Czech Prime Minister Andrej Babis

Matt Atlas

Babis Drops Code Of Ethics: Targets Lobbyists

Andrej Babiš

Prime Minister Andrej Babiš has gone back on a promise to implement a Code of Ethics for cabinet ministers, instructing the Ministry of Justice to stop work on draft guidelines and focus instead on a new lobbying law. Advocates for greater transparency in government see it as a blow to the fight against corruption.


In late July, shortly after the ministers of justice and labour in his new minority government were forced to resign over allegations they had plagiarised their academic theses, Andrej Babiš – who faces charges of EU subsidy fraud – announced 10 priority measures to fight corruption.


Chief among those priorities was drafting a Code of Ethics, which the prime minister said should to be in place by September. In a sudden reversal, Mr. Babiš now says such a move is unnecessary.


“Our ministers do not need this code because they are already promoting transparency. I think we are a government that is open and transparent. We have the values without needing them to be written somewhere on paper.”


According to the Ministry of Justice, the new focus on lobbying law in fact demonstrates a greater commitment to fighting corruption in government. The proposed Code of Ethics would have been a mere guideline rather than an enforceable law, says ministry spokesman Vladimír Řepka.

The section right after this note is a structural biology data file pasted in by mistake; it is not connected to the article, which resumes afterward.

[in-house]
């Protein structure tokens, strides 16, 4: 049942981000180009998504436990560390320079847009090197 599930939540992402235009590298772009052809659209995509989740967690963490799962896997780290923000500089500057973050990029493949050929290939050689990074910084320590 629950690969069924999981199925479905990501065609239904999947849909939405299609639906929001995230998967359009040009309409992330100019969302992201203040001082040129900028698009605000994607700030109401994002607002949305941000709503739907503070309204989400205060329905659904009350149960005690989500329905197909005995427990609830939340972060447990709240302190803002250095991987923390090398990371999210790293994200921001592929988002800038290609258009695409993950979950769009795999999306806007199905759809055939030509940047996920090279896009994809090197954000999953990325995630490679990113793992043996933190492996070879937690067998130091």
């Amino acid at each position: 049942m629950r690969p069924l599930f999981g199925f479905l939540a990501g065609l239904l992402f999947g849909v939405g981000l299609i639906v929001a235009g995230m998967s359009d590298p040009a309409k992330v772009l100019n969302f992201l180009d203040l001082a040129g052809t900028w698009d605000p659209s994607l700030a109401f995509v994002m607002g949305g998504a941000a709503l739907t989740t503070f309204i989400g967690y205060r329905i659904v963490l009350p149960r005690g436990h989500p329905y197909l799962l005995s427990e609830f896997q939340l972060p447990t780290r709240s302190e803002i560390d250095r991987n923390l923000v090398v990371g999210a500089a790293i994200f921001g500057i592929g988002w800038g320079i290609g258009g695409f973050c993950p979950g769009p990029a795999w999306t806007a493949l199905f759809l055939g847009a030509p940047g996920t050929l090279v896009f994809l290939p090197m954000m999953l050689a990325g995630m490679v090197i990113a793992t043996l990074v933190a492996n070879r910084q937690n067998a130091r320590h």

“We would like to address the issue of corruption not through soft measures, that is to say, a code, but rather through hard measures, such as the law on lobbying. We believe that the Lobbying Act, which we will be presenting this year, will appropriately guarantee the enforceability of all measures.”


Following the last meeting of the Council for Coordinating the Fight Against Corruption in October, at which the draft “Government Anti-Corruption Strategy for 2018-2022” was discussed, no public mention was made of plans to scrap the Code of Ethics.


Council member Josef Karlický, who also heads a private anti-corruption initiative, says the decision could stem from objections of individual government ministers. Or it could be that Mr Babiš, who faces EU subsidy fraud charges, is tired of being portrayed as a hypocrite.


“From earlier negotiations with officials, it was clear the ministers’ agreement and willingness to commit to the rules was required, and probably they have not yet reached an agreement. Also, the fact that a prime minister facing prosecution wants to adopt an ethical code was not portrayed very positively in the media. That could have played a role.”


Via Radio Praha